Simplicity is not a word in many people’s vocabulary today. We are all constantly running from place to place and constantly multitasking. We are all searching for more and more information to get further in the world. However, the irony in it all is that the more information we try to acquire, the less information we actually absorb.
The same idea goes for the news media. The news media has jumped on the frenzy and high-speed lifestyle of the information age. The definition of relevant information has been blurred. Instead of telling news consumers what they need to know, the news media is bombarding the news consumers with an overload of information. Pertinent information and non-pertinent information is put in the same pile and both are presented as breaking news headlines, despite the fact that many of these headlines should not be in the breaking news category at all.
So what’s the problem? Is it not better to have more information than less? Most would think so. However, the problem surfaces with humans’ capacity to absorb all this information. In order to process information in front of us, we need to devote all of our attention to that information. However, the news media and their partners in crime, the advertising agencies, do not allow news consumers to be distraction free. Online news media provides distractions by filling their web pages with hundreds of headlines, each one just seemingly just as important as the other. Television news media fills their newscasts with quick sound bites and teases that distract from the real message. Finally, advertisers in all news media add huge amount of distractions. One example that I am constantly bombarded with are the fly-in adds that zoom in from one side of the screen, pause in the middle of the screen, and then zoom off to the other side. Nothing could be more distracting when you are hunting for information on a news website than a silly, flying advertisement that you could care less about.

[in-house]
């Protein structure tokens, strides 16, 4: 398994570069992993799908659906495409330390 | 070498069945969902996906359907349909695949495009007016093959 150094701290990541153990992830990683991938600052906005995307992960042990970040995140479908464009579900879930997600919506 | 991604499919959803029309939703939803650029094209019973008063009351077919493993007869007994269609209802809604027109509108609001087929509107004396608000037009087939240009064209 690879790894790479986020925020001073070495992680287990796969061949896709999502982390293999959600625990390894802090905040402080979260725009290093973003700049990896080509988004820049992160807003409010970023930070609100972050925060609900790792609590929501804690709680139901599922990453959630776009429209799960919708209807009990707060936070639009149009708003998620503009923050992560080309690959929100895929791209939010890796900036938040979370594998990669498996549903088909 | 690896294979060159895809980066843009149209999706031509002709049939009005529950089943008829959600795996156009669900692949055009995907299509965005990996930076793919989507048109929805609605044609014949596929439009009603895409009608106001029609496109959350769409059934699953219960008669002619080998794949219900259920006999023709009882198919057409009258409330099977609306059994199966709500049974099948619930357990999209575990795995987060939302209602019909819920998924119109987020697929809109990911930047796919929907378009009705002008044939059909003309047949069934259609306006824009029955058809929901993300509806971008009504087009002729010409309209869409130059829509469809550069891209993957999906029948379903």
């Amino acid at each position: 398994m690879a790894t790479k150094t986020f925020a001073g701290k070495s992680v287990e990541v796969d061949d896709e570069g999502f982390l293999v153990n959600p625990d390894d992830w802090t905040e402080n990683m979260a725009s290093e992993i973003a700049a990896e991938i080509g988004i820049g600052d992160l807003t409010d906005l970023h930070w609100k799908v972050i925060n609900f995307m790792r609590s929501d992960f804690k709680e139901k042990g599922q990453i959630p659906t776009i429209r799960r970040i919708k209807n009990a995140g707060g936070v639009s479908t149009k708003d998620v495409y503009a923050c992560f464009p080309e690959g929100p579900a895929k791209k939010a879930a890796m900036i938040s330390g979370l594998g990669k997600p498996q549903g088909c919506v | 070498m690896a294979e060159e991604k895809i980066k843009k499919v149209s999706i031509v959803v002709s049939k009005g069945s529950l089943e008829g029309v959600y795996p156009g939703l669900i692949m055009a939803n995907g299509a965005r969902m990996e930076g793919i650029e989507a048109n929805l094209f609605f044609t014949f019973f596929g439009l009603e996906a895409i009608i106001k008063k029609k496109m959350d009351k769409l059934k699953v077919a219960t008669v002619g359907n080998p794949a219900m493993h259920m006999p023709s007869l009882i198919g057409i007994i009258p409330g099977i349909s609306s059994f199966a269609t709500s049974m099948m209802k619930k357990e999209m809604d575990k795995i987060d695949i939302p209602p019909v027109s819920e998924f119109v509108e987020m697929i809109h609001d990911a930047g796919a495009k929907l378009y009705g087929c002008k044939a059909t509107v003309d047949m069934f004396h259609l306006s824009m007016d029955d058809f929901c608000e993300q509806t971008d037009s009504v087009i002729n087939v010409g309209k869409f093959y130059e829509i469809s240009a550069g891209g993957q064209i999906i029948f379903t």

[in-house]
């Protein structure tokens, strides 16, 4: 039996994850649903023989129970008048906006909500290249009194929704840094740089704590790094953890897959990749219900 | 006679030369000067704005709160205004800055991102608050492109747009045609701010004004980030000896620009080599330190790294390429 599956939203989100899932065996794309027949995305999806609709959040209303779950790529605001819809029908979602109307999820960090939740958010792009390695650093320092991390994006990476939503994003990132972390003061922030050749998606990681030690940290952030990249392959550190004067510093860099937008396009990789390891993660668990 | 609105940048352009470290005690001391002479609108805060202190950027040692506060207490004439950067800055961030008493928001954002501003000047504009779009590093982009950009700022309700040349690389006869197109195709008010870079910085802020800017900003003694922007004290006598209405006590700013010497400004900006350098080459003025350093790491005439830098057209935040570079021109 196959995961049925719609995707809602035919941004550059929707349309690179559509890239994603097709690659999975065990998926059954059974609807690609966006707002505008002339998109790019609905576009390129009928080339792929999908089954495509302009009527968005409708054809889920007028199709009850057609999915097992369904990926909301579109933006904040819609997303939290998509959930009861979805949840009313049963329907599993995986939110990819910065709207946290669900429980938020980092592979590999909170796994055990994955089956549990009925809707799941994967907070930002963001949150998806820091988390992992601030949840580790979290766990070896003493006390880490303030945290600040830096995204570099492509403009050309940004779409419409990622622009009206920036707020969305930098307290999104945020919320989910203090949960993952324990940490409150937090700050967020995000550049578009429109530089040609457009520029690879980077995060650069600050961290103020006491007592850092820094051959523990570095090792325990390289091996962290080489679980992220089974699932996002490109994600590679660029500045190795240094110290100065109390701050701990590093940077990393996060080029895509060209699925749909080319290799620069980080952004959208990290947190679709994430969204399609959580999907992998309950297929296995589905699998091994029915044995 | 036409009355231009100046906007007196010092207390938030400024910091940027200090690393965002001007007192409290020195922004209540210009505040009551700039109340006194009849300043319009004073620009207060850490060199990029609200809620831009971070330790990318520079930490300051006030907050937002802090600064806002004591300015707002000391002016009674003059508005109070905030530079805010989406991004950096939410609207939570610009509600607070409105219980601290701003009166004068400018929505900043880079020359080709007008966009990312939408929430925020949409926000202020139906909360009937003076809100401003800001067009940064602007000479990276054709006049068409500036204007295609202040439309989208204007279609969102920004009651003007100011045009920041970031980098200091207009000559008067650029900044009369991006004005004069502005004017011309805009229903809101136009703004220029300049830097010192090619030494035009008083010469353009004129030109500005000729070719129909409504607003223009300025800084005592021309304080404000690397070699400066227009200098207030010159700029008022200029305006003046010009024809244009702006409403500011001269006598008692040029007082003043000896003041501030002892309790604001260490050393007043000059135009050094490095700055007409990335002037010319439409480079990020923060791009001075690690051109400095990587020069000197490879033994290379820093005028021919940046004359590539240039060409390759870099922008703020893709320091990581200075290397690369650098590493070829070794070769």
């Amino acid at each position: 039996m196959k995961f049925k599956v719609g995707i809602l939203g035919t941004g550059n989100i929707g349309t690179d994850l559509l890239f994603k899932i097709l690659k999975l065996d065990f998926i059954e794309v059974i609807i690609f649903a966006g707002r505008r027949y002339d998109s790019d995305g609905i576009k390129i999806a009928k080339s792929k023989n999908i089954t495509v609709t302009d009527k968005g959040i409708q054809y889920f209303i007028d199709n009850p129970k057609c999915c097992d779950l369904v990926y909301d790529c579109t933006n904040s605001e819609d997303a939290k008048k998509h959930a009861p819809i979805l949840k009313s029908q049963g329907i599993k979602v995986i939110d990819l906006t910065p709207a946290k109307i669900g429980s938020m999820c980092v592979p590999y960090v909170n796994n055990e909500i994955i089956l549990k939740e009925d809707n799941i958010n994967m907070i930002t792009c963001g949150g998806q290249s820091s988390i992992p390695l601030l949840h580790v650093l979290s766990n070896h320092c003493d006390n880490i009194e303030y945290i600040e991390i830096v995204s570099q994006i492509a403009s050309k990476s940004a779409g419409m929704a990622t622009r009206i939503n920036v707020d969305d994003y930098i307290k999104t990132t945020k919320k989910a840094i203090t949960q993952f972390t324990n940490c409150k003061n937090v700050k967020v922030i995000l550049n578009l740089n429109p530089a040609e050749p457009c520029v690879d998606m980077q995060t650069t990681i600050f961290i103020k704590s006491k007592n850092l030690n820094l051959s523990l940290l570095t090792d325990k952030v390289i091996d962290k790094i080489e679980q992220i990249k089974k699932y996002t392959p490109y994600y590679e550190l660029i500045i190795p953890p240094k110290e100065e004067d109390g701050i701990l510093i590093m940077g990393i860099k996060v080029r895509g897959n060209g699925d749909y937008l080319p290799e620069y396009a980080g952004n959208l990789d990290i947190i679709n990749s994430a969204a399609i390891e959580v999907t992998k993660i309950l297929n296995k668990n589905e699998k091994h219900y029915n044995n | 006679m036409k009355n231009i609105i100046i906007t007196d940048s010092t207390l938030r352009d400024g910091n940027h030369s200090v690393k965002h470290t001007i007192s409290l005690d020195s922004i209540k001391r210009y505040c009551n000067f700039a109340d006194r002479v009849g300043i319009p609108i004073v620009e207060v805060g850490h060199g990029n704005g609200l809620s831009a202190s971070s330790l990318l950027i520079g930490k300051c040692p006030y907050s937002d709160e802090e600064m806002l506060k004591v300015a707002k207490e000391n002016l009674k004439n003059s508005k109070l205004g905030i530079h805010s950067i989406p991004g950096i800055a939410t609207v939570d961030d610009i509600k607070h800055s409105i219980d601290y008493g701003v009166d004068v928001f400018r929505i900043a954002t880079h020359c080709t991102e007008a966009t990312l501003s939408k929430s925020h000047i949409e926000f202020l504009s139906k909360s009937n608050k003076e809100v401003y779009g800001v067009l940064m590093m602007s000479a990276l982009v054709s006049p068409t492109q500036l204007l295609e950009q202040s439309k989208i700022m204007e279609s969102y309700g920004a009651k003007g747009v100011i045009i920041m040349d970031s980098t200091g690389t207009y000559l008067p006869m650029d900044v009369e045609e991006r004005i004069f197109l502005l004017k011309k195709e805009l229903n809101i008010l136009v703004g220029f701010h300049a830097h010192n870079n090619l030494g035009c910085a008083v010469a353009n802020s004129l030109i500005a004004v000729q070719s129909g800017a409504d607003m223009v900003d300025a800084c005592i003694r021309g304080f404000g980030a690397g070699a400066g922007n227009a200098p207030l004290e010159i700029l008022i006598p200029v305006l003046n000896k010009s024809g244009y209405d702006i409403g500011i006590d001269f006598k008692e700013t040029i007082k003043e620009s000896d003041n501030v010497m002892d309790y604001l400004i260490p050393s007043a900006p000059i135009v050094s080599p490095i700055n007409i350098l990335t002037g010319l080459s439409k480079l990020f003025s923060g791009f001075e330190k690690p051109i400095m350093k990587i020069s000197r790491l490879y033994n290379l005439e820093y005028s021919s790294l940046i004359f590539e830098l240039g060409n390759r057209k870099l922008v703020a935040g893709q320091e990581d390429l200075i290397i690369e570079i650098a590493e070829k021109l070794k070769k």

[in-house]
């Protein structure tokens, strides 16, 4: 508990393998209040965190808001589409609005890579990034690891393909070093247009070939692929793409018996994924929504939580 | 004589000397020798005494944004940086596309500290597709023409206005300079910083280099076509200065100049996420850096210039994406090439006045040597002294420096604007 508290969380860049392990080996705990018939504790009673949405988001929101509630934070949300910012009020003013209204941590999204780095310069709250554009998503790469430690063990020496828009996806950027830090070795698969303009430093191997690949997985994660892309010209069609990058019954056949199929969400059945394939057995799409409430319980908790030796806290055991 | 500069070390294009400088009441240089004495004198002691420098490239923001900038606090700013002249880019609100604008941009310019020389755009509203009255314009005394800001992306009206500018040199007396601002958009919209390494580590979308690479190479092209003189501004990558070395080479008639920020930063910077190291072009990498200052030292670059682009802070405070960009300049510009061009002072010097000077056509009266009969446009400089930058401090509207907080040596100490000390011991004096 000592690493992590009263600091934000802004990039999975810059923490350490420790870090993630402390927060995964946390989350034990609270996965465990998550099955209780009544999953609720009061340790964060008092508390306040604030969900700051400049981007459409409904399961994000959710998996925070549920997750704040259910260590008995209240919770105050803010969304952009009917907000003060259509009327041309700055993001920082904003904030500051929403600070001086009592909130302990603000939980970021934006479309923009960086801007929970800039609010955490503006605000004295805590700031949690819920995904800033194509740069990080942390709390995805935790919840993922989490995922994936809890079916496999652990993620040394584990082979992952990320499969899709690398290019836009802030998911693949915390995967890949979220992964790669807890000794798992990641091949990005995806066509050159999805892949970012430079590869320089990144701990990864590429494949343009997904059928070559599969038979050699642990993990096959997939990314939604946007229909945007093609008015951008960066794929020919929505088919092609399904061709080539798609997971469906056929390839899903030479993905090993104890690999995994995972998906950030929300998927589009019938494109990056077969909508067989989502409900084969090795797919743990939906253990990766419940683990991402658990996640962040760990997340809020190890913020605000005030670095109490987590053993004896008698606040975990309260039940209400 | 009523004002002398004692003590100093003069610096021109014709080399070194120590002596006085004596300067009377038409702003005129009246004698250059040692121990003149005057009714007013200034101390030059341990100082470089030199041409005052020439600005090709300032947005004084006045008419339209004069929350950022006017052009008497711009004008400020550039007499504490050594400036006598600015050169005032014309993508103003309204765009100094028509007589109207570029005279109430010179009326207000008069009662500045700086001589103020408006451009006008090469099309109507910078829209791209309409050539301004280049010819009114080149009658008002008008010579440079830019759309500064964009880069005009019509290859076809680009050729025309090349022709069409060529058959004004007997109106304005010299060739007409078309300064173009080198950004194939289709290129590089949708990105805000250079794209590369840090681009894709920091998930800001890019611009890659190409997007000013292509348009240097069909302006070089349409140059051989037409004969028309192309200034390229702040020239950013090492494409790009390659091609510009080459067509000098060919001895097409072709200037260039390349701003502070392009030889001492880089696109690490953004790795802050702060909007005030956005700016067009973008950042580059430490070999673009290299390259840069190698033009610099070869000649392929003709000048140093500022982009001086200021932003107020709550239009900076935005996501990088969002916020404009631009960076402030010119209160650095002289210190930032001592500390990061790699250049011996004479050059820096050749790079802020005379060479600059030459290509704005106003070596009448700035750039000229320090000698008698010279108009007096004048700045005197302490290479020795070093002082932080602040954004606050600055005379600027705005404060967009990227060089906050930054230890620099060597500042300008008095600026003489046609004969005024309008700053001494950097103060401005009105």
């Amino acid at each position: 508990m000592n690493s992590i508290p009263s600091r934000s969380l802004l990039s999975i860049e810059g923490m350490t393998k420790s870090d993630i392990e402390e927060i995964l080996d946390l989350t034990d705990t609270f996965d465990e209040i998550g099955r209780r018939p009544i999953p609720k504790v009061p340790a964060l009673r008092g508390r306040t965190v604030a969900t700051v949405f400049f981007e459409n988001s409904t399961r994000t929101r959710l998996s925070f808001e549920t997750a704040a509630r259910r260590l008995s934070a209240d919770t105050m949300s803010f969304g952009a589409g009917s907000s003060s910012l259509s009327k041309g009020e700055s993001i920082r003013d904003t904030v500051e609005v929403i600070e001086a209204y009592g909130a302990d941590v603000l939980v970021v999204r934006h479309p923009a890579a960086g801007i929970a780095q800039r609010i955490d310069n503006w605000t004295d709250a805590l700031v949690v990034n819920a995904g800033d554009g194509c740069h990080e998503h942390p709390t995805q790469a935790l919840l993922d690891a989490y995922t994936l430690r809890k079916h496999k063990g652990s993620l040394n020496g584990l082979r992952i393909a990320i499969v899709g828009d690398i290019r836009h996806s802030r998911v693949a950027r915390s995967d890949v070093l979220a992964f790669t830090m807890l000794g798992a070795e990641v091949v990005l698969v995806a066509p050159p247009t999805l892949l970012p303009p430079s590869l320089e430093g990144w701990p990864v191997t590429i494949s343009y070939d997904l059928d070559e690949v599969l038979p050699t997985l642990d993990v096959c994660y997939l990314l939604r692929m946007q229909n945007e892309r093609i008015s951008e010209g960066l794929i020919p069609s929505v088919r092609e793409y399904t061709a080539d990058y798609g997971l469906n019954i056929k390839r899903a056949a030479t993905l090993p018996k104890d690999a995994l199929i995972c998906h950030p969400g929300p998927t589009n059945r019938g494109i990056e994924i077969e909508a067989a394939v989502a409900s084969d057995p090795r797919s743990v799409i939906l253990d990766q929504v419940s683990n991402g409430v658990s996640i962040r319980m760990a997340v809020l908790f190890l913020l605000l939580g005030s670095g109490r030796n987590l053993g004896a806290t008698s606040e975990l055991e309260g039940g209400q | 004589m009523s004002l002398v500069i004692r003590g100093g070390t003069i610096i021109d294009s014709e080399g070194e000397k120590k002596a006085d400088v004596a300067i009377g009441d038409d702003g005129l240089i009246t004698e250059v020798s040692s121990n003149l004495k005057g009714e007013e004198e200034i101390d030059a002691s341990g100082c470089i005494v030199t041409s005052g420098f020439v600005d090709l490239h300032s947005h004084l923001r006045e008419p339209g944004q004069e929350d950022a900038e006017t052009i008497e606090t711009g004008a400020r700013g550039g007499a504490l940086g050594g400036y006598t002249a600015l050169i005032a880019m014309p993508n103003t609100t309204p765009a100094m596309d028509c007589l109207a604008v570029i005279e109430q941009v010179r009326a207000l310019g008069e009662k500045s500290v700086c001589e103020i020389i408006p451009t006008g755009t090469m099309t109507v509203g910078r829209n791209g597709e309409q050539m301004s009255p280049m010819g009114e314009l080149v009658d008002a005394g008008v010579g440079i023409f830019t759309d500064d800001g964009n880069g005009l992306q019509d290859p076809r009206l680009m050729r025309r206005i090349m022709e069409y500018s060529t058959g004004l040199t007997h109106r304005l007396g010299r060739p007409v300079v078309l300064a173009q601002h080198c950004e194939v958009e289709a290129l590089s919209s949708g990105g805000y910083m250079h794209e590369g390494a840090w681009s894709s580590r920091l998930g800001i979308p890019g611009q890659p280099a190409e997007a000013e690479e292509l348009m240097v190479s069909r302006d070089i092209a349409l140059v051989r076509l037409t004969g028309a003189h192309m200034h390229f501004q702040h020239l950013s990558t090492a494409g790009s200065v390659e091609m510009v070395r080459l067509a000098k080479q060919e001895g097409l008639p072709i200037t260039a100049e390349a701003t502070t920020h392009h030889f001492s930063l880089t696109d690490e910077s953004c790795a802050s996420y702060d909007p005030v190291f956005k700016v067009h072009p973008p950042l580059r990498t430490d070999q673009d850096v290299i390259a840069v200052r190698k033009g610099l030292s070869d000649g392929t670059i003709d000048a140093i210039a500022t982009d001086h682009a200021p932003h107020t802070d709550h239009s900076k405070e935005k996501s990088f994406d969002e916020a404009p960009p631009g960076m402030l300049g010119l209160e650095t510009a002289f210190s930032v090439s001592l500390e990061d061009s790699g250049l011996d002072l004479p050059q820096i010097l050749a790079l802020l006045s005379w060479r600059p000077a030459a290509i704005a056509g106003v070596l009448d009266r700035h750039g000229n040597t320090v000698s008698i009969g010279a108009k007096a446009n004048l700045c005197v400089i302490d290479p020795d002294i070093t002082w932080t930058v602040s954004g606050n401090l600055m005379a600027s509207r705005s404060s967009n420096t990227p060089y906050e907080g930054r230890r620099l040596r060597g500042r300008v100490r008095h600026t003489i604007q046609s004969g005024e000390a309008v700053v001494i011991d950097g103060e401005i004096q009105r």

Overall, the news media needs to do their part to disseminate the large amounts of information and display pertinent stories to news consumers. They need to adhere to the adage “less is more” in this information age. If not, news consumers may lose interest and stop reading, listening, and watching. I am sure that I am not alone in my frustration with this information overload.